When Marisha Doston noticed a small, red bump on her nose three years ago, she initially didn't think much of it. Then the painful "pimple" doubled in size, snowballing into a medical nightmare that would leave the Knoxville, Tennessee, woman missing half of her face.
The first mysterious spot appeared in 2014, essentially disguised as a run-of-the mill blemish. But when it continued to grow and ache, Doston visited her student health service to get an expert opinion. Medics diagnosed the spot as "'a weird form of acne' or an infection," she recalls, but the pain and swelling didn't go away. Once she started to feel feverish, Doston finally visited a dermatologist for help.
The specialist identified the mark as squamous cell carcinoma, an extremely-aggressive form of skin cancer. Doston needed an operation to remove the spot right away, but once she went under the knife, surgeons discovered that the cancer had spread much farther than they initially thought.
"My tumor was like a jellyfish with cancerous tentacles reaching deep into my face," Doston told Caters News. "Despite having 300 shots of anaesthetic to my face, it still hurt as they continued to cut and burn each layer, so close to my nerves and sinuses."
When the 15-hour procedure finally ended, Doston had lost most of her nose. Surgeons then moved skin from her scalp and cartilage from her ear to help close the enormous gap. But after Doston underwent facial reconstruction, more cancerous spots appeared on her cheek and nose, as well as under her eye.
Doston would eventually undergo over 30 surgeries to remove the carcinomas and rebuild her face. She now uses a temporary mouthpiece to eat, talk and smile, since she also lost part of her jaw and eight teeth to the disease. Despite the years of hardship, the 28-year-old is still just thankful that the cancer didn't take her life.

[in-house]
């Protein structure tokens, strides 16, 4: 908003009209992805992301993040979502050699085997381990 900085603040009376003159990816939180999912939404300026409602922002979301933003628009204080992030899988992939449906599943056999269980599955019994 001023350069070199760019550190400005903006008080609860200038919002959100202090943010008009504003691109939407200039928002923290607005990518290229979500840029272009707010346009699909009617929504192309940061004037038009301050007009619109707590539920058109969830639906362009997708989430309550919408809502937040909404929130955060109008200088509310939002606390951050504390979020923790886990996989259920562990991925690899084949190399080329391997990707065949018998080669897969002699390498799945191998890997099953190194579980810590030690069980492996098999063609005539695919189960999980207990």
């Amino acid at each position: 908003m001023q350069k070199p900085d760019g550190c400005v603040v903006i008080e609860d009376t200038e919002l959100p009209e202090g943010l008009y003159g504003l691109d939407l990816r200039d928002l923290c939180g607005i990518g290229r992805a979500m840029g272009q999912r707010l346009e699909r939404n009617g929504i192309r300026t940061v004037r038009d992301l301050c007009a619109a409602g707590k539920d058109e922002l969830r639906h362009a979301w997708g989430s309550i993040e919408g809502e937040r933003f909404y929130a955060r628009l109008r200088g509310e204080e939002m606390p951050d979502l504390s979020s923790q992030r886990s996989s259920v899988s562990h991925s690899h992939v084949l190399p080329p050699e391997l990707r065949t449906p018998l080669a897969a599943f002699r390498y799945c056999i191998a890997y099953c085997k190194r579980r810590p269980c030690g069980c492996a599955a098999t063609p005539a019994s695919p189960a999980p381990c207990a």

"I earned these scars and should be proud of them as they are a testament of my will to live, the blood, sweat and tears I shed to survive," she says. "The damage I have now I will live with for the rest of my life. I've given up on the cosmetic side of things and just feel so lucky to be alive."
Doston, who lost her mother at the age of 16, credits her brother as her motivation to keep fighting. Her determination finally paid off last year when doctors finally cleared Doston as cancer-free.
"Before I had gotten so used to bad results that I couldn't believe it when something good happened," she says. " I started crying and have even framed my pathology report."
While the worst is now over, Doston is still faced with the remaining medical bills. She's currently crowd-funding for a permanent mouthpiece so she doesn't have to deal with constant infections. But given the 20% chance she had of surviving this form of cancer, Doston knows she's incredibly lucky.
"I've beaten cancer multiple times and overcome some truly scary odds," she says. "Some of my friends call me 'the walking miracle' and I don't argue with them because it's true."
[h/t Daily Mail]
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